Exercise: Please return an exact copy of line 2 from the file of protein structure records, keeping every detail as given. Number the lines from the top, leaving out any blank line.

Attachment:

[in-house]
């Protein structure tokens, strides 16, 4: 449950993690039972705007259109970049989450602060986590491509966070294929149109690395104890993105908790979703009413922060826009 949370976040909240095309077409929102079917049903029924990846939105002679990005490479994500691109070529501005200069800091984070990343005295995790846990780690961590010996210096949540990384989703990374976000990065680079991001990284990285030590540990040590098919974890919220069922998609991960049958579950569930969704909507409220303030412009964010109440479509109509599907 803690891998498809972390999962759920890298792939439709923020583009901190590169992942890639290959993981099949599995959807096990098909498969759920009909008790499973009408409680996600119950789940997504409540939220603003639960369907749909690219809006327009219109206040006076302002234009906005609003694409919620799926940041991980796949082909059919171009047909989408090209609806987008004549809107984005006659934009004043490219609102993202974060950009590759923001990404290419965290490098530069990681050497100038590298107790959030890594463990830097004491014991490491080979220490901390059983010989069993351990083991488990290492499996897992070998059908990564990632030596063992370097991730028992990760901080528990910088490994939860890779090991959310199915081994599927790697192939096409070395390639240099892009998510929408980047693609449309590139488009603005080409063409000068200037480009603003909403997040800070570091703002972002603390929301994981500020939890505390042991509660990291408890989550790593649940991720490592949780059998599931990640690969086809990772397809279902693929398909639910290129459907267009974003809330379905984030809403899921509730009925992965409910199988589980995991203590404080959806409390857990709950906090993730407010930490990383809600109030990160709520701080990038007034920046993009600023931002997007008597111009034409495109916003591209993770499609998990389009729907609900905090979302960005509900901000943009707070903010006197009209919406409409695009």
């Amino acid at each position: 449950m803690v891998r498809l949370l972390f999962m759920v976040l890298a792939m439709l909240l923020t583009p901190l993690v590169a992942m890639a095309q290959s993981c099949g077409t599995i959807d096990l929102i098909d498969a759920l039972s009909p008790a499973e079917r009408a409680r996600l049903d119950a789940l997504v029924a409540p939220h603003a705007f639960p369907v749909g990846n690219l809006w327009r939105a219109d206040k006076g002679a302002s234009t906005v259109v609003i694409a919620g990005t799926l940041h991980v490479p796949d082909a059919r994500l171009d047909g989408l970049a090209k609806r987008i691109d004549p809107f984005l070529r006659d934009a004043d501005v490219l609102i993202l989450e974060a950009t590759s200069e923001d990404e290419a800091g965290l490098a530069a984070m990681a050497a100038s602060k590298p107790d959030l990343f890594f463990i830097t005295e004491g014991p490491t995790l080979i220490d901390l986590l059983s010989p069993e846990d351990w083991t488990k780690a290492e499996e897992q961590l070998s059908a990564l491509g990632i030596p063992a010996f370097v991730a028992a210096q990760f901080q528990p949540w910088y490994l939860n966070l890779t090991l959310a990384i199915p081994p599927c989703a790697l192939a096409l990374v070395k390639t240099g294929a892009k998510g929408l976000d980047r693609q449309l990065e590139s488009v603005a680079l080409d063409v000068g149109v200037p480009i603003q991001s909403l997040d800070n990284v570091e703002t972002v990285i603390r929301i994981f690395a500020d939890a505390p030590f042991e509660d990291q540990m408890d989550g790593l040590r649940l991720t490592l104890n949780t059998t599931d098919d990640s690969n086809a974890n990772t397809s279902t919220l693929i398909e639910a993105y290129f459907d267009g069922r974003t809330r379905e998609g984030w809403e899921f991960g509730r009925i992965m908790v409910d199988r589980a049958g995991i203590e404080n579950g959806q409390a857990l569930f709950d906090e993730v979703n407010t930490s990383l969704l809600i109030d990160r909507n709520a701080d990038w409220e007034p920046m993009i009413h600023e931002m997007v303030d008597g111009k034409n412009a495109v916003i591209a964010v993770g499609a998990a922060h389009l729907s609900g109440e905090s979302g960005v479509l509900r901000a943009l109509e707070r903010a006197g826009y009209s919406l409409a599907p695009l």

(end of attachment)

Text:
């Protein structure tokens, strides 16, 4: 449950993690039972705007259109970049989450602060986590491509966070294929149109690395104890993105908790979703009413922060826009 949370976040909240095309077409929102079917049903029924990846939105002679990005490479994500691109070529501005200069800091984070990343005295995790846990780690961590010996210096949540990384989703990374976000990065680079991001990284990285030590540990040590098919974890919220069922998609991960049958579950569930969704909507409220303030412009964010109440479509109509599907 803690891998498809972390999962759920890298792939439709923020583009901190590169992942890639290959993981099949599995959807096990098909498969759920009909008790499973009408409680996600119950789940997504409540939220603003639960369907749909690219809006327009219109206040006076302002234009906005609003694409919620799926940041991980796949082909059919171009047909989408090209609806987008004549809107984005006659934009004043490219609102993202974060950009590759923001990404290419965290490098530069990681050497100038590298107790959030890594463990830097004491014991490491080979220490901390059983010989069993351990083991488990290492499996897992070998059908990564990632030596063992370097991730028992990760901080528990910088490994939860890779090991959310199915081994599927790697192939096409070395390639240099892009998510929408980047693609449309590139488009603005080409063409000068200037480009603003909403997040800070570091703002972002603390929301994981500020939890505390042991509660990291408890989550790593649940991720490592949780059998599931990640690969086809990772397809279902693929398909639910290129459907267009974003809330379905984030809403899921509730009925992965409910199988589980995991203590404080959806409390857990709950906090993730407010930490990383809600109030990160709520701080990038007034920046993009600023931002997007008597111009034409495109916003591209993770499609998990389009729907609900905090979302960005509900901000943009707070903010006197009209919406409409695009």